Has Dune affected you? Do you think you can learn from the Litany Against Fear?  Add your insights to the comments below. I won’t judge. We’re all in this together.

Can Dune be done? Should Dune be done? Bringing Long Books to the Screen

Yes, it’s about Dune – The Lyrics to Fatboy Slim’s Weapon of Choice

In Defense of the Grinch (1966)

To start with, the Grinch doesn’t seem all that bad. He doesn’t like a lot of dissonant noise. That’s hardly a crime. I don’t know why he seems to hate Roast Beast, but maybe he’s on a diet. And he’s never directly mean to anyone. Look how sweet he was to Cindy Lou Who. He gave her a cup of water and patted her head and practically tucked the tot into bed.

He’s also a pet owner.  He owns a dog! This is a creature he feeds and looks out for, and probably gives him company while he schemes in his lonely cave. Honestly, I think this guy has probably a big history with rejection.

I didn’t like him whipping Max all the way up to the top of Mount Crumpet, but this was in the 60s, and people might have been less sensitive about this kind of thing then.

I also noticed he’s quite domestic. He sewed up a nice red Santa coat with a treadle sewing machine, and hand stitched white cotton onto his hat.

His stealing techniques were masterly creative. He used a cane like a pool cue on the Christmas balls, walked the wind-up toys into his sack, and drove the choo choo train off its rails. He was having a lot of fun. He’s probably be a hoot to hang around with a few beers in him.

And he comes through in the end. He hears the Whos singing,  realizes that one’s thoughts determine their reality, and saves the day he worked so hard to steal. He goes from loser to hero over the course of one life-affirming moment, and best of all: the Whos accept him to their hearts and their table without fuss or complaint. In this moment, everyone who’s been damaged by rejection can also heal, even a tiny bit, and feel hope again.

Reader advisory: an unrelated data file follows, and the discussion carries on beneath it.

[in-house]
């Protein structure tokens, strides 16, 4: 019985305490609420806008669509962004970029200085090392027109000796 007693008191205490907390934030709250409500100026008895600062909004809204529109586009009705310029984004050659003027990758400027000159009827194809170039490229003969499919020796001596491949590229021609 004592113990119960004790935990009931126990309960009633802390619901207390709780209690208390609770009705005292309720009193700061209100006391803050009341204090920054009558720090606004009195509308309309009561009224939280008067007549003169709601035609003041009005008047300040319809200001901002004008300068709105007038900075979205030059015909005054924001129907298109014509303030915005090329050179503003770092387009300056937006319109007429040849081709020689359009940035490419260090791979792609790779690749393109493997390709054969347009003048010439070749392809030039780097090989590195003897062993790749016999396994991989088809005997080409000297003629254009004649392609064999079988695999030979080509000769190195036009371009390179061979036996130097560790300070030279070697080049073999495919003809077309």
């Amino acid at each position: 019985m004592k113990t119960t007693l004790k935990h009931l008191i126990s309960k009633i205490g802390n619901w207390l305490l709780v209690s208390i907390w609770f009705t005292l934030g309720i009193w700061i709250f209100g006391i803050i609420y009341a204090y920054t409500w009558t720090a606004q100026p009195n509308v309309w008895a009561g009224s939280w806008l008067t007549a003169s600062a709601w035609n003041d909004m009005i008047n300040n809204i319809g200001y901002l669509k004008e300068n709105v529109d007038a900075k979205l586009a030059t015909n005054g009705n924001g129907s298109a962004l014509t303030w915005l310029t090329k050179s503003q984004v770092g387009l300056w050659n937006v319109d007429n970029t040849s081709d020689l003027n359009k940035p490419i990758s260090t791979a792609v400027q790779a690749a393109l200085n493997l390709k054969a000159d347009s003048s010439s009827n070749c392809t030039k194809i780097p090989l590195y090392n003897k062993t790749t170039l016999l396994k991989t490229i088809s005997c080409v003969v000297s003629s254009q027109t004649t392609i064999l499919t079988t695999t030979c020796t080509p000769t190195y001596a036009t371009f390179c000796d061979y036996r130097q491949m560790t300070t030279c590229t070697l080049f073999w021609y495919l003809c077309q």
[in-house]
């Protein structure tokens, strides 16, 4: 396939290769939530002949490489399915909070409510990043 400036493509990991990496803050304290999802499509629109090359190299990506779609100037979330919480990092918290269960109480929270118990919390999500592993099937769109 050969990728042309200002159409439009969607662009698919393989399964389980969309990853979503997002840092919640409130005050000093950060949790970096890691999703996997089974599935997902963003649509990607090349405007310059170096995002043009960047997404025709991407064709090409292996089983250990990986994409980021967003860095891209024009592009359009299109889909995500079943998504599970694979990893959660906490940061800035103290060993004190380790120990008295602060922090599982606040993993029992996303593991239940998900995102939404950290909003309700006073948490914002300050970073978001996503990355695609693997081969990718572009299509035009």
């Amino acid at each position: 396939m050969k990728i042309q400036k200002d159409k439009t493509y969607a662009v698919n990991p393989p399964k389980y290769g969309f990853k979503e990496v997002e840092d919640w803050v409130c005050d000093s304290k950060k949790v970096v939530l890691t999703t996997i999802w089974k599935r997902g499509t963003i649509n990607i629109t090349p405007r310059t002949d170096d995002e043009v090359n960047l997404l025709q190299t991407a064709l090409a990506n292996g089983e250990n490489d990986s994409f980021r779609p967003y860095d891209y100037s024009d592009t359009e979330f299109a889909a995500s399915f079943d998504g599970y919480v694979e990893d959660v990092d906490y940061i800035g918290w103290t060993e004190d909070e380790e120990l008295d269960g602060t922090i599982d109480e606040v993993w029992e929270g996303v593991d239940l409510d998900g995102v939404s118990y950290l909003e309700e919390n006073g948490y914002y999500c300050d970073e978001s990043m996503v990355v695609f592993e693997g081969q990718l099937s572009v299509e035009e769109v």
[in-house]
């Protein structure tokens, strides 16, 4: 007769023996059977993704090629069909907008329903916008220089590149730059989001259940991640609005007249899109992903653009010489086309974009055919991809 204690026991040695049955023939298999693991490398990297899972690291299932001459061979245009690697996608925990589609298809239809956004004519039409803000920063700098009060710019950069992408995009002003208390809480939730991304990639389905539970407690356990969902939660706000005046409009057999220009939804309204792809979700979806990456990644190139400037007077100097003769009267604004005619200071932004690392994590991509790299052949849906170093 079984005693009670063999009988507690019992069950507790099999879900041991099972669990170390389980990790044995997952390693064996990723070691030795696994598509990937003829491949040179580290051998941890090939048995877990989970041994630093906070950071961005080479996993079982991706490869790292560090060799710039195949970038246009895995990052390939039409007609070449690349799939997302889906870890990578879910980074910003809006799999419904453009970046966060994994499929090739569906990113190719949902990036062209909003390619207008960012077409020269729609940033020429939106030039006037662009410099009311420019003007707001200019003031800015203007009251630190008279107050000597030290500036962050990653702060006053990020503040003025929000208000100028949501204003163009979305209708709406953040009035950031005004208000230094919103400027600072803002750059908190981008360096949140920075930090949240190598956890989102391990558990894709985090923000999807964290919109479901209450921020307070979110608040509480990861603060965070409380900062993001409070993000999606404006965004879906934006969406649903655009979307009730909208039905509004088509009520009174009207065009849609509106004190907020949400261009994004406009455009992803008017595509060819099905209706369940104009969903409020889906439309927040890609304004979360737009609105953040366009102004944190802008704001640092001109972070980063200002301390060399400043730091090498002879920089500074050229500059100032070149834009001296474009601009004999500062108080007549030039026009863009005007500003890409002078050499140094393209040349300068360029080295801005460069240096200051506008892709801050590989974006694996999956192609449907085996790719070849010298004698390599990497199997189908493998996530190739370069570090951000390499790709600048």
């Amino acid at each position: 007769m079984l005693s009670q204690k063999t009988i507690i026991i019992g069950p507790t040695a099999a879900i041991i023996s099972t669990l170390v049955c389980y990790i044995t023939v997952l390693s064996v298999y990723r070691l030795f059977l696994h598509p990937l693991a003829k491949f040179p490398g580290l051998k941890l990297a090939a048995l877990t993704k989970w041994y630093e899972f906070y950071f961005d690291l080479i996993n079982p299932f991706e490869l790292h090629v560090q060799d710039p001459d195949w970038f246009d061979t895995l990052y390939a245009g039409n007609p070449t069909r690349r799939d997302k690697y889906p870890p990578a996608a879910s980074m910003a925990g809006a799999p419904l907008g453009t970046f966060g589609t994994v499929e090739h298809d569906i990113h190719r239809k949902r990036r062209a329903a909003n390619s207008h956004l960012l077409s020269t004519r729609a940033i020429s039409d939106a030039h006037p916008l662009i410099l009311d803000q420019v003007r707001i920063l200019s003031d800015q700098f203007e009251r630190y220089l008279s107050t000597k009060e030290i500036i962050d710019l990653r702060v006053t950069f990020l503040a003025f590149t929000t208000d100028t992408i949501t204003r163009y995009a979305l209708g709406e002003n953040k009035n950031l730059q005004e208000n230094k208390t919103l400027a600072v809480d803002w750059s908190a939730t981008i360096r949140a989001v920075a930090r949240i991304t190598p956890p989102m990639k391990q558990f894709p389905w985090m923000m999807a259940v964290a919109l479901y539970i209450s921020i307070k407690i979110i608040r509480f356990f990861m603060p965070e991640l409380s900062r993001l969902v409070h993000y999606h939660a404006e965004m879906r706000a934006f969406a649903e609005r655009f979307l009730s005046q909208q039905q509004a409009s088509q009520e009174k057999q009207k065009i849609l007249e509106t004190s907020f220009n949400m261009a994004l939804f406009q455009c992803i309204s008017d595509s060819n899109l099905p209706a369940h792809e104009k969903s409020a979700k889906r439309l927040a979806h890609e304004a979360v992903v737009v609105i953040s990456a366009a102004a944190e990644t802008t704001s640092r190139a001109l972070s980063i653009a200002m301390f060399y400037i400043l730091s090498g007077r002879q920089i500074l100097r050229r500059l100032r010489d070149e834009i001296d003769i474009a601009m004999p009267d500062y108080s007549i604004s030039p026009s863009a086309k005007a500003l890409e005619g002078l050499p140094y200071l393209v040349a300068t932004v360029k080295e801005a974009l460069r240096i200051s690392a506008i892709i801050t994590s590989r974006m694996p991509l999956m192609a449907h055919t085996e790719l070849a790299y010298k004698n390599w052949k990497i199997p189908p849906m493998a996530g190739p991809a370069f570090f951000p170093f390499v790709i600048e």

Not bad for 1966 children’s cartoon special.

Fact or Fiction – First Man and Neil Armstrong

Hi. My name is Neil Armstrong, and that’s all you’re going to know about me.

First Man is a surprising film. It’s surprisingly devoid of excitement, I mean. Instead of a rousing tale of man’s journey to the moon, it focuses narrowly on life through the eyes of the taciturn and insular Neil Armstrong.

He’s a strange choice to be awarded the honor of the first person to set foot on another world. Buzz Aldrin was right behind him, but I guess being the second  man lacks cache. Even in Apollo 13, Jim Lovell and crew joke around, saying, “Armstrong? Really?”

Laying aside the fact that this man is very personal, I’d have thought he would have gone home and met with colleges, children, UN Summits, or otherwise directed his limelight to the service of NASA’s educational promotion. Nope. Not his gig.

This is a man that after an entire bladder-busting 2 & 1/2 hour movie, remains a cipher to the audience. Clearly, the had the Right Stuff to be a test pilot and astronaut, but had the personality of a Stoic.  And, well, the movie reflects this. Who was Armstrong? Did he even care about his wife…or the moon, even? All I can tell is he deeply loved his daughter, who sadly died as a toddler from brain cancer.

First Man spoilers ahead!